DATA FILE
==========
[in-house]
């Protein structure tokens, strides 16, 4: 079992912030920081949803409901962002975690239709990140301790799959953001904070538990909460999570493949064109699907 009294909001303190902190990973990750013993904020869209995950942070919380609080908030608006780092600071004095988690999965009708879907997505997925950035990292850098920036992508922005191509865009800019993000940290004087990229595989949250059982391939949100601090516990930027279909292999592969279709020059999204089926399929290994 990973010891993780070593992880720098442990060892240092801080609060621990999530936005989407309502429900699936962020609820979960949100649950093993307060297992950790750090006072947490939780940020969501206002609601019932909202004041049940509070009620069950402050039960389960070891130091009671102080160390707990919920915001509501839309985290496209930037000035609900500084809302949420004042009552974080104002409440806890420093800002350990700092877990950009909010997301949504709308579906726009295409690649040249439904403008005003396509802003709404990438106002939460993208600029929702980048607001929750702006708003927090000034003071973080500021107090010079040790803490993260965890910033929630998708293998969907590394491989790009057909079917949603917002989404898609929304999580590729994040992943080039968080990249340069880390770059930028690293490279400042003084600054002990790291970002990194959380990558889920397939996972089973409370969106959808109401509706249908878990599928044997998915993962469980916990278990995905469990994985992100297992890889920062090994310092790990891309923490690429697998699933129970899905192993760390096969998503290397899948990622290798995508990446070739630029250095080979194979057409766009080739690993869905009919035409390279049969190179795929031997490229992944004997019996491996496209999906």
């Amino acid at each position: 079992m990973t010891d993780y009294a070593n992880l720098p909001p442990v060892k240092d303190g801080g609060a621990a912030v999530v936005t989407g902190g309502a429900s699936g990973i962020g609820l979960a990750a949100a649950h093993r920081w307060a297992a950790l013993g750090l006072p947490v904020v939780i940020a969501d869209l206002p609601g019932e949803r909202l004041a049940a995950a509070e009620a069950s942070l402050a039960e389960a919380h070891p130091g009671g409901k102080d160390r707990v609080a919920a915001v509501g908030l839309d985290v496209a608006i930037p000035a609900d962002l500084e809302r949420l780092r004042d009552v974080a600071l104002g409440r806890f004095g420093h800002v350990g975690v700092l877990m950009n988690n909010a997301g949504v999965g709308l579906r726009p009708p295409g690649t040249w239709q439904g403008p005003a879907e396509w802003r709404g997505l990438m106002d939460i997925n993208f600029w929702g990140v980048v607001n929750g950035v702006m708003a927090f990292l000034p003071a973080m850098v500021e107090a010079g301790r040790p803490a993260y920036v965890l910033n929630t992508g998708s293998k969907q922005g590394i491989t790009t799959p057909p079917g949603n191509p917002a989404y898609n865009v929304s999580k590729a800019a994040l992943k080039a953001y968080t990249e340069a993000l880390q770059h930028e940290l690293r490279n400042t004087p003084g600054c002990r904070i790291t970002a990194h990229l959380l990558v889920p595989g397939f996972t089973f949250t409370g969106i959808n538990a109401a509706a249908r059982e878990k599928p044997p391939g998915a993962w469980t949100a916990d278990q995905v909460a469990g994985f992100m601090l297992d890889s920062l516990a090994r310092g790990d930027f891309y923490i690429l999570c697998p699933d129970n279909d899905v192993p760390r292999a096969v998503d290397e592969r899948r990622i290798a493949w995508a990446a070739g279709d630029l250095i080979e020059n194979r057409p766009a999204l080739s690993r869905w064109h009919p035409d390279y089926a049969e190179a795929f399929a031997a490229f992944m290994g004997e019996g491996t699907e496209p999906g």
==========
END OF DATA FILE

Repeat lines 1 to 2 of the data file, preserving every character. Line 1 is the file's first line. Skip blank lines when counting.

[in-house]
């Protein structure tokens, strides 16, 4: 079992912030920081949803409901962002975690239709990140301790799959953001904070538990909460999570493949064109699907 009294909001303190902190990973990750013993904020869209995950942070919380609080908030608006780092600071004095988690999965009708879907997505997925950035990292850098920036992508922005191509865009800019993000940290004087990229595989949250059982391939949100601090516990930027279909292999592969279709020059999204089926399929290994 990973010891993780070593992880720098442990060892240092801080609060621990999530936005989407309502429900699936962020609820979960949100649950093993307060297992950790750090006072947490939780940020969501206002609601019932909202004041049940509070009620069950402050039960389960070891130091009671102080160390707990919920915001509501839309985290496209930037000035609900500084809302949420004042009552974080104002409440806890420093800002350990700092877990950009909010997301949504709308579906726009295409690649040249439904403008005003396509802003709404990438106002939460993208600029929702980048607001929750702006708003927090000034003071973080500021107090010079040790803490993260965890910033929630998708293998969907590394491989790009057909079917949603917002989404898609929304999580590729994040992943080039968080990249340069880390770059930028690293490279400042003084600054002990790291970002990194959380990558889920397939996972089973409370969106959808109401509706249908878990599928044997998915993962469980916990278990995905469990994985992100297992890889920062090994310092790990891309923490690429697998699933129970899905192993760390096969998503290397899948990622290798995508990446070739630029250095080979194979057409766009080739690993869905009919035409390279049969190179795929031997490229992944004997019996491996496209999906």